Early in the play the character of Tybalt is established. He is portrayed as quick to anger and an instigator who is a very strong force behind the continuance of the feud between the Montagues and Capulets. In Act I, Scene 1 he professes this hatred when he confronts Benvolio:
What, drawn and talk of peace? I hate the word
As I hate hell, all Montagues, and thee.
Have at thee, coward!
He appears again in Act I, Scene 5
when he happens to hear the voice of the masked Romeo
who is talking to himself about the beauty of the girl he sees across the room. Tybalt recognizes the voice and immediately calls for his sword:
This, by his voice, should be a Montague.—
Fetch me my rapier, boy.
What, dares the slave
Come hither covered with an antic face
To fleer and scorn at our solemnity?
Now, by the stock and honor of my kin,
To strike him dead I hold it not a sin.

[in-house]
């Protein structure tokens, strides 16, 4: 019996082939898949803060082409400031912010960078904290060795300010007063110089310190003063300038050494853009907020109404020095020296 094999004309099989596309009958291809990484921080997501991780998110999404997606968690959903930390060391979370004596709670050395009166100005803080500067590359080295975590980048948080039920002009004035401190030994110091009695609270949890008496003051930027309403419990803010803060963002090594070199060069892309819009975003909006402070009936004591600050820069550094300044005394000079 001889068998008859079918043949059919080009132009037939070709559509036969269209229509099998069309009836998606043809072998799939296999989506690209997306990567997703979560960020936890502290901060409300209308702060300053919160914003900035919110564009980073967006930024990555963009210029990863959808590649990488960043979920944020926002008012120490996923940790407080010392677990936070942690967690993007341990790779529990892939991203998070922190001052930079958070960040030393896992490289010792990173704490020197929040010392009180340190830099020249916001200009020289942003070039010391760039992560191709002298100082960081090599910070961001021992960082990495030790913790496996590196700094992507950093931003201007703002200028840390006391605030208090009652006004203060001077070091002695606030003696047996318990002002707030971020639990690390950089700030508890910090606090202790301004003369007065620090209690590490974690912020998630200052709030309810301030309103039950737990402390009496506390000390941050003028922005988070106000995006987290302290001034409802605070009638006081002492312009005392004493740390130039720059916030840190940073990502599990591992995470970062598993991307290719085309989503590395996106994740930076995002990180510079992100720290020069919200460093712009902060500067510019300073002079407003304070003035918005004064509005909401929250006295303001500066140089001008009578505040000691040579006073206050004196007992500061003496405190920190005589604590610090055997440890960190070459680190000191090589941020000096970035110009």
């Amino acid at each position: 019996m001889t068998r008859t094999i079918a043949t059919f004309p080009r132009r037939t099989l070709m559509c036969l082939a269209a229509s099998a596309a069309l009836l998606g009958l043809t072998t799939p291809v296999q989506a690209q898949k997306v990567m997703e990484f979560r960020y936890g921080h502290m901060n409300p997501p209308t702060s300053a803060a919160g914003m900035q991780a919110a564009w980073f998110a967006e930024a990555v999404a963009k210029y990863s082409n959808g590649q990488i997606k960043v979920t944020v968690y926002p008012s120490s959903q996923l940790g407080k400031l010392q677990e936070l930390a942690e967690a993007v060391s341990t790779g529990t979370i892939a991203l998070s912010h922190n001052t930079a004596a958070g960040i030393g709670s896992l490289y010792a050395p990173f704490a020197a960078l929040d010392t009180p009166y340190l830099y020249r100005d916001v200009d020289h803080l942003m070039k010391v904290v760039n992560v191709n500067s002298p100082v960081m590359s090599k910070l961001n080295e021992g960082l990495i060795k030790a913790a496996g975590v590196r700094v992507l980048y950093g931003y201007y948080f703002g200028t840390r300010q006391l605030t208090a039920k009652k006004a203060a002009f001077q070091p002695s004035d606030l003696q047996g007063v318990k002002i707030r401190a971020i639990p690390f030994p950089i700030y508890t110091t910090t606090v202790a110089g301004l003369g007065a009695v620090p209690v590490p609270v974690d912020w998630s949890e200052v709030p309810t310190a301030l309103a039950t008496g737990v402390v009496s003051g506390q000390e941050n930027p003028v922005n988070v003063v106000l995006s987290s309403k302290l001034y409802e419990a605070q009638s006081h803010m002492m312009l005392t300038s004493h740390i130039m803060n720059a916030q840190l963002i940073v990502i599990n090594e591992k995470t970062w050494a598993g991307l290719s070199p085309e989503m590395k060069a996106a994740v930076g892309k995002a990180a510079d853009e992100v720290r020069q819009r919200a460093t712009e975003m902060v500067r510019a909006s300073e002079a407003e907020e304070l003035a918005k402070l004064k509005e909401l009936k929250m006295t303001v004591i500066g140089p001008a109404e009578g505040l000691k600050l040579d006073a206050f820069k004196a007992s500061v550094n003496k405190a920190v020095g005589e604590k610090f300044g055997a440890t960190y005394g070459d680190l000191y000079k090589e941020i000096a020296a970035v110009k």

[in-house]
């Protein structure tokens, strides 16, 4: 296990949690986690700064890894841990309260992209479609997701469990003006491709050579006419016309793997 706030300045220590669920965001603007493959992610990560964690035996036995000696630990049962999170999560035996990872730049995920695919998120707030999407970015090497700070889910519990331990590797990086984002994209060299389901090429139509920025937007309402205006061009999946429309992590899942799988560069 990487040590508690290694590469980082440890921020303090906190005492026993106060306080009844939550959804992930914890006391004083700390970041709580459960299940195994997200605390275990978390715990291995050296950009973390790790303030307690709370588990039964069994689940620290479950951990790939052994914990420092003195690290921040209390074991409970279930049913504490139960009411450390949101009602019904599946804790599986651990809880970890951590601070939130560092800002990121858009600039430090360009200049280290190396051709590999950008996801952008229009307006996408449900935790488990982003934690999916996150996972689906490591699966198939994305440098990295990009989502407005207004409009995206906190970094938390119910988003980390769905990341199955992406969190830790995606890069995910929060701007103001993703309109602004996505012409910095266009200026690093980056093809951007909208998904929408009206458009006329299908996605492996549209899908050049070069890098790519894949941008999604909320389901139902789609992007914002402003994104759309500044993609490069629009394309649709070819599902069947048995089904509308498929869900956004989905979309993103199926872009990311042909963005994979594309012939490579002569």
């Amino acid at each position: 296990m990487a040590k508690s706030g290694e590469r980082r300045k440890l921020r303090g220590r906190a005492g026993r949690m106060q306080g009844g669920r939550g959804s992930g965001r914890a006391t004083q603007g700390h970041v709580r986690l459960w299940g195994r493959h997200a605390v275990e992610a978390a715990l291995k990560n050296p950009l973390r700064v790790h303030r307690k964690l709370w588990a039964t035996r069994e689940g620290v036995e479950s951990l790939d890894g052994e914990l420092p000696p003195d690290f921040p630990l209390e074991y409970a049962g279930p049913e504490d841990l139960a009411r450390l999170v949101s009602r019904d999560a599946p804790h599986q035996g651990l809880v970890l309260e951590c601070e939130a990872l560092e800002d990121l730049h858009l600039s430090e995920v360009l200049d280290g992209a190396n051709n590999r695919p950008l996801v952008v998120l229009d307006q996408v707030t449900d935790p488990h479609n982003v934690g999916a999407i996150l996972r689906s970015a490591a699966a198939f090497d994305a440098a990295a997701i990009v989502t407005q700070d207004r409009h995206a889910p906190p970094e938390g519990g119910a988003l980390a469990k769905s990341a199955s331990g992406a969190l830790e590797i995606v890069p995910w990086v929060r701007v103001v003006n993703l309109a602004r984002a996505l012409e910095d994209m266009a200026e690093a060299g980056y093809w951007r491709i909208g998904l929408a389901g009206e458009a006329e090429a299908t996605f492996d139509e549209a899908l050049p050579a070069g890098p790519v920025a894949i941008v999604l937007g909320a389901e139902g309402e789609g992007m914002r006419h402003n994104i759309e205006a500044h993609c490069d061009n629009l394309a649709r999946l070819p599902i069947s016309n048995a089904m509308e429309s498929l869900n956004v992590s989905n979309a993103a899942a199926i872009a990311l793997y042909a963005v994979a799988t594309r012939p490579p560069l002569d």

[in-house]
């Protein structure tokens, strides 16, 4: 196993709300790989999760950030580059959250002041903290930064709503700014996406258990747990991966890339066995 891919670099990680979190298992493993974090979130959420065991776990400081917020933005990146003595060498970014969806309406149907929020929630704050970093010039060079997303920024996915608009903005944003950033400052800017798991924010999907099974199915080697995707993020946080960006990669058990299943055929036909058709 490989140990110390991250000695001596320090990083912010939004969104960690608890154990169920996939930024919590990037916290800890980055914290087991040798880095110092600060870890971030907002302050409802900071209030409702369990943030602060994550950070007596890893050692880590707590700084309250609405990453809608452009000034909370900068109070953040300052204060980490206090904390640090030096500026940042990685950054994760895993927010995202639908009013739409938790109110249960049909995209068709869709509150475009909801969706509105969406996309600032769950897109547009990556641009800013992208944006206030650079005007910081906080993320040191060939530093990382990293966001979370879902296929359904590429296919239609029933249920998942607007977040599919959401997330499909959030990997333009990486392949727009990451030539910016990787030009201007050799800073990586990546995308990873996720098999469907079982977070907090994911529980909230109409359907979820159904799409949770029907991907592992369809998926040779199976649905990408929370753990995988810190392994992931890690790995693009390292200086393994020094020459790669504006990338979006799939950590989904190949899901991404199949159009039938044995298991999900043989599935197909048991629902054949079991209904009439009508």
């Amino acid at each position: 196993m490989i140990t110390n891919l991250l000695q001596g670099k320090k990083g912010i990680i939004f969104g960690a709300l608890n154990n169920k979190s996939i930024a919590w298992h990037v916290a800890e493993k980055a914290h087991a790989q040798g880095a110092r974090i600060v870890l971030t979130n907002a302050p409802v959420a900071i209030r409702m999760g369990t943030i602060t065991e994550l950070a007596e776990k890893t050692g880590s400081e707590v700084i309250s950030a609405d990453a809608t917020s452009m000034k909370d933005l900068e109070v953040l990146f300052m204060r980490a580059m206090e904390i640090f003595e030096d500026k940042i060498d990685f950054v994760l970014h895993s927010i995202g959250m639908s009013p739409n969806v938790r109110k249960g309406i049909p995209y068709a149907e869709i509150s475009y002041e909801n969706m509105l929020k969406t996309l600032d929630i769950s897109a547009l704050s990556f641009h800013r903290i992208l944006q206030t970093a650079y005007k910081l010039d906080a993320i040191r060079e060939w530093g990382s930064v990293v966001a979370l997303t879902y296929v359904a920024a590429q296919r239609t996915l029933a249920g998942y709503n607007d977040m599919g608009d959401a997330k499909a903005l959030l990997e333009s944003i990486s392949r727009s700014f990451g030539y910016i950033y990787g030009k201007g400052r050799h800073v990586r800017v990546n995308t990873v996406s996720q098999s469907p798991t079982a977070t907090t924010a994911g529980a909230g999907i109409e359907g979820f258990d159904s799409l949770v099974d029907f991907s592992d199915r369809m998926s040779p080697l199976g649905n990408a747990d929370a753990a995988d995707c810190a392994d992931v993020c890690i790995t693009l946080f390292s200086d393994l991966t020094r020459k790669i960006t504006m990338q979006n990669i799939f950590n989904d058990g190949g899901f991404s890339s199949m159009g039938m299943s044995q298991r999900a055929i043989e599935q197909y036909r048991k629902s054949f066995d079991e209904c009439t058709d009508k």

He fully intends to challenge Romeo right then and there, not concerning himself with possibly destroying his uncle's party. When Capulet spots his angry nephew he intercepts him and inquires about the reason for his outrage. Tybalt claims that the "villain" Romeo has come "in spite" to disrupt the proceedings. Attempting to avoid having his party spoiled, Capulet orders Tybalt to stand down and not worry about Romeo. He even suggests that Romeo is not so bad and should be allowed to stay:
Content thee, gentle coz. Let him alone.
He bears him like a portly gentleman,
And, to say truth, Verona brags of him
To be a virtuous and well-governed youth.
Although Tybalt's anger is temporarily checked, it will figure later in the play when he sends a letter challenging Romeo, eventually confronting Mercutio
and Romeo in the streets in Act III, Scene 1